Since consuming the fruits also lowers cholesterol due to the fiber content, velvet apples are a great diet choice for vascular health. They can greatly decrease the risk of stroke, heart attack, atherosclerosis or blood clots.

Modern alternative medicine greatly prizes the pulp of the fruit as a treatment for burns and skin diseases. Its effects are strong when eaten or applied externally on the affected areas. It can quickly reduce inflammation and relive irritation at skin level.

Both the pulp and the juice are also considered to be an antidote for snake poison and toxins in general. If applied on the wound, they are thought to neutralize the effect of these toxins.

Velvet apples are very rich in the powerful antioxidant vitamins A and C. These can counter the destructive effects of free radicals, which can damage tissues and mutate cells. The action of the two vitamins boosts the body's immune response.

They can also cure chronic diseases, improve the health of the skin, boost cellular development and growth, while reducing the effects of aging.

Velvet apple juice is used all across Southeast Asia as a treatment for diabetes, cough, diarrhea, dysentery, insect bites and stomach problems. In Bangladesh, locals apply the bark and the leaves on snake bites and also as an eye cleaner.

In Guyana, the fruit is employed against spider bites, diabetes, eczema, stomach pain, colds, diarrhea, heart diseases and high blood pressure.

Decoctions prepared from velvet apple bark are useful as a relief of gastric pain. A decoction from velvet apple leaves can cure various skin problems, as well as reduce high fever. Since the plant is effective against dysentery, diabetes and diarrhea, it is included as an ingredient in formulas that treat these diseases.

Unripe fruit juice is applied externally on wounds in some countries of Southeast Asia. Aphthous stomatitis can be treated by gargling a velvet apple fruit infusion.

Both the bark and the crushed leaves are a snake poison antidote in Bangladesh, where they are applied directly on the bite. Usage as eyewash has been reported as well.

Culinary uses

The fruit can be consumed fresh, in its raw form, or prepared as a drink or dessert. Usually, the pulp is cut and assorted with lemon juice or lime and presented as a dessert.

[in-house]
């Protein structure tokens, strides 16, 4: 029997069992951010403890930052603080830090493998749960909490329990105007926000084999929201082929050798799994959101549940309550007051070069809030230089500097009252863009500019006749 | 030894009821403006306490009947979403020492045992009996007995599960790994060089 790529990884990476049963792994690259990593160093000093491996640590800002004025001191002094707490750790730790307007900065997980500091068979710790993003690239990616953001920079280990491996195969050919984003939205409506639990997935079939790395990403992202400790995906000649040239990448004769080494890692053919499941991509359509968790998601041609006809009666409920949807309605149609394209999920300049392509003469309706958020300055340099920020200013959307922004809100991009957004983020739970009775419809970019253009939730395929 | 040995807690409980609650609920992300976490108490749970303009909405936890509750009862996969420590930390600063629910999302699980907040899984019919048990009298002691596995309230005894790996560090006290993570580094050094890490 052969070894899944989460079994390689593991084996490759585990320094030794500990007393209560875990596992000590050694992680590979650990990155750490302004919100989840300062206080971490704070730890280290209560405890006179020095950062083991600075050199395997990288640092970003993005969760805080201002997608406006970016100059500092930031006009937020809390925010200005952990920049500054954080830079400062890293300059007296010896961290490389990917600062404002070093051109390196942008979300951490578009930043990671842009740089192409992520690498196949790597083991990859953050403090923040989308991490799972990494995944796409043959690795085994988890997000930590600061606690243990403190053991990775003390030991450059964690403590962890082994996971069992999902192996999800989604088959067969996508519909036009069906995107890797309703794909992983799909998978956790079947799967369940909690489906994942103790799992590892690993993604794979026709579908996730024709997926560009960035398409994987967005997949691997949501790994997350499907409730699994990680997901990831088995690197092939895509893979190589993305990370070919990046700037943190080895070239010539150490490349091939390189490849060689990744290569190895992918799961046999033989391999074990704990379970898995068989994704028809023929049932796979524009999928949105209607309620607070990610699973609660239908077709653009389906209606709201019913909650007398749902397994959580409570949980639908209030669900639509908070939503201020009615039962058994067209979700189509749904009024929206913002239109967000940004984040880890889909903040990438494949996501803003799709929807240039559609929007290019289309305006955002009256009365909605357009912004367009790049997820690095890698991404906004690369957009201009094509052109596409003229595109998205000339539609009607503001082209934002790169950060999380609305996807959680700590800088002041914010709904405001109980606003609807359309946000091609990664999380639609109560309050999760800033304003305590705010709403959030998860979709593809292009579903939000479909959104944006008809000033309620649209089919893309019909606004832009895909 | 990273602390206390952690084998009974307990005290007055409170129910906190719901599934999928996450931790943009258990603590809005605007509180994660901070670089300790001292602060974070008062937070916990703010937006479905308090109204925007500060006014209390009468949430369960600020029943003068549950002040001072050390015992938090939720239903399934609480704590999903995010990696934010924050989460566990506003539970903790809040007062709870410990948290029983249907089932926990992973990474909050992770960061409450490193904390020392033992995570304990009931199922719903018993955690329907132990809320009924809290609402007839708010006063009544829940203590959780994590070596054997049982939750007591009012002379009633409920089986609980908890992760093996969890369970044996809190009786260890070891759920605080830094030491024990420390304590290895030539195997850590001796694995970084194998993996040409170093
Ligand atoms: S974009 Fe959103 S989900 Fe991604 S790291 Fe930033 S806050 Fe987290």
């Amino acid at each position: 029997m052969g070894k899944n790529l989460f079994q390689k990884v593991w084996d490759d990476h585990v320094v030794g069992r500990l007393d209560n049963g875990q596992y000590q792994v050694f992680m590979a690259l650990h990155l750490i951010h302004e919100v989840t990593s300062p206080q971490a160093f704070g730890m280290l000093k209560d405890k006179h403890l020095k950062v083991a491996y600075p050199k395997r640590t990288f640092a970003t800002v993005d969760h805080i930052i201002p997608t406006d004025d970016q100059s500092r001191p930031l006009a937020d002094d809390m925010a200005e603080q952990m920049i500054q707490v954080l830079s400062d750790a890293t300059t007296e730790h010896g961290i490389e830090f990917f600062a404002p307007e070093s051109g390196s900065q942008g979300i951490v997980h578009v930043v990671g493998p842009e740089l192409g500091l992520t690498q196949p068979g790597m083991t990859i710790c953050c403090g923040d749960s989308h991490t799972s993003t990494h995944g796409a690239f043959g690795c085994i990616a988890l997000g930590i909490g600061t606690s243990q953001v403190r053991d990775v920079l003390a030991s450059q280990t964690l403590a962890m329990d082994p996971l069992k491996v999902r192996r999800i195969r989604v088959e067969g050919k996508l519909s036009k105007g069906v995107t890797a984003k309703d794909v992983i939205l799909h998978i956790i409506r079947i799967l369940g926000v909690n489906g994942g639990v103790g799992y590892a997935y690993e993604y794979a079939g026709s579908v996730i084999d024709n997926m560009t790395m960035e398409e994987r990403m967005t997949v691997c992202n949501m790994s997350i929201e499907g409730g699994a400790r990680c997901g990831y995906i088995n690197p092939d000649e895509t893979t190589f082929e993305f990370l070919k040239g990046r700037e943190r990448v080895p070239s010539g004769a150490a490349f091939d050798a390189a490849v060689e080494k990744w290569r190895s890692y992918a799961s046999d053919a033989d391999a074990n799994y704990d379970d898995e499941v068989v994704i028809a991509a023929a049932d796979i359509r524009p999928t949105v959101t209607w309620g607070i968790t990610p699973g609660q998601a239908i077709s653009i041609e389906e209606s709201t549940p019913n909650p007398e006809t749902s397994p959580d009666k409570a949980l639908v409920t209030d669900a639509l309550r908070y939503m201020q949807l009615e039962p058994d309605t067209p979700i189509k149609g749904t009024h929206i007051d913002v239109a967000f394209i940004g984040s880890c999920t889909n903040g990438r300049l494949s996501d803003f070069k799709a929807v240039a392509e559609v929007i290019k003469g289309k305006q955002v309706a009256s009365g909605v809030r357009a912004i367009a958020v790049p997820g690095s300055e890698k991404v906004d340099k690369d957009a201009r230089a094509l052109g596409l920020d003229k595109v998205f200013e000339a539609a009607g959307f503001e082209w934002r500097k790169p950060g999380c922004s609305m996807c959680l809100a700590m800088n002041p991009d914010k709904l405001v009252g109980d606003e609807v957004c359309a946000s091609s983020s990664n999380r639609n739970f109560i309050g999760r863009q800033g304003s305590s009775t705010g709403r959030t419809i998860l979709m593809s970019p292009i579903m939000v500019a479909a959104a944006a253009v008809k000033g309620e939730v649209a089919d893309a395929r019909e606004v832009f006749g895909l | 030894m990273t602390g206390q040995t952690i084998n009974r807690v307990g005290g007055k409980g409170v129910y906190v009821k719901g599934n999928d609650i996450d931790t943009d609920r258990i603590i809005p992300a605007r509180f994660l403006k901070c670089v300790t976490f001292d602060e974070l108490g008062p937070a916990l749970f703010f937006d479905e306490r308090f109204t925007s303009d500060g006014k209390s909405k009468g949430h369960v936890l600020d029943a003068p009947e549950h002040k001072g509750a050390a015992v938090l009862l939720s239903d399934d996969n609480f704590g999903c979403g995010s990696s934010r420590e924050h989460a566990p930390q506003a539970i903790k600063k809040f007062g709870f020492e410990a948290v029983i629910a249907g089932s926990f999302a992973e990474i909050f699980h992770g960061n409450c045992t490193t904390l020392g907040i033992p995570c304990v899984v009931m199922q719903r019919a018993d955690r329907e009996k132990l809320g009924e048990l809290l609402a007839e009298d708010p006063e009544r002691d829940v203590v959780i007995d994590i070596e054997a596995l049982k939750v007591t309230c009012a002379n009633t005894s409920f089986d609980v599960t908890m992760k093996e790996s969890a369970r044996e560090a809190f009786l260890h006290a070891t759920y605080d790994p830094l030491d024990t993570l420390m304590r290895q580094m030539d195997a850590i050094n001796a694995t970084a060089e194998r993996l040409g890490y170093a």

It can also be combined with other fruits in salads and other dishes. In order to completely remove the unpleasant smell, keep the fruit in the fridge for a few hours before consuming it.

Habitat and cultivation

The velvet apple is a dioecious tree that can be found in tropical areas. It tolerates a wide range of soil types and can grow from sea shores to a maximum altitude of around 2400 feet. In cultivation, seed trees are normally spaced 25 to 30 feet from one another.

The tree requires constant moisture, evenly distributed during the year. Velvet apple produces a lot of fruits and needs 6 or 7 years if propagated by seeds, or a shorter period of 3 to 4 years when planted using cuttings.

The plant exhibits a considerable genetic variety, judging by the significant differences between fruits, which have various sizes, shapes, color or even tastes. Varieties without seeds are the most popular in cultivation, since their fruits will have a lot more pulp.


Chemical analysis of the velvet apple leaves has identified a number of bioactive compounds such as fatty esters of α- and β-amyrin and cylindrin (or the isoarborinol methyl ether).

All of them have been found to have a strong actions against the bacteria Escherichia coli, Staphylococcus aureus, Trichophyton mentagrophytes, Pseudomonas aeruginosa and Candida albicans. The amyrin mixture found in the leaves is also an effective analgesic and anti-inflammatory agent.

The fruits are packed with nutrients, minerals, vitamins and other useful organic compounds. These include vitamin A, vitamin C, the B-family vitamins complex, potassium, iron, calcium, dietary fiber and protein.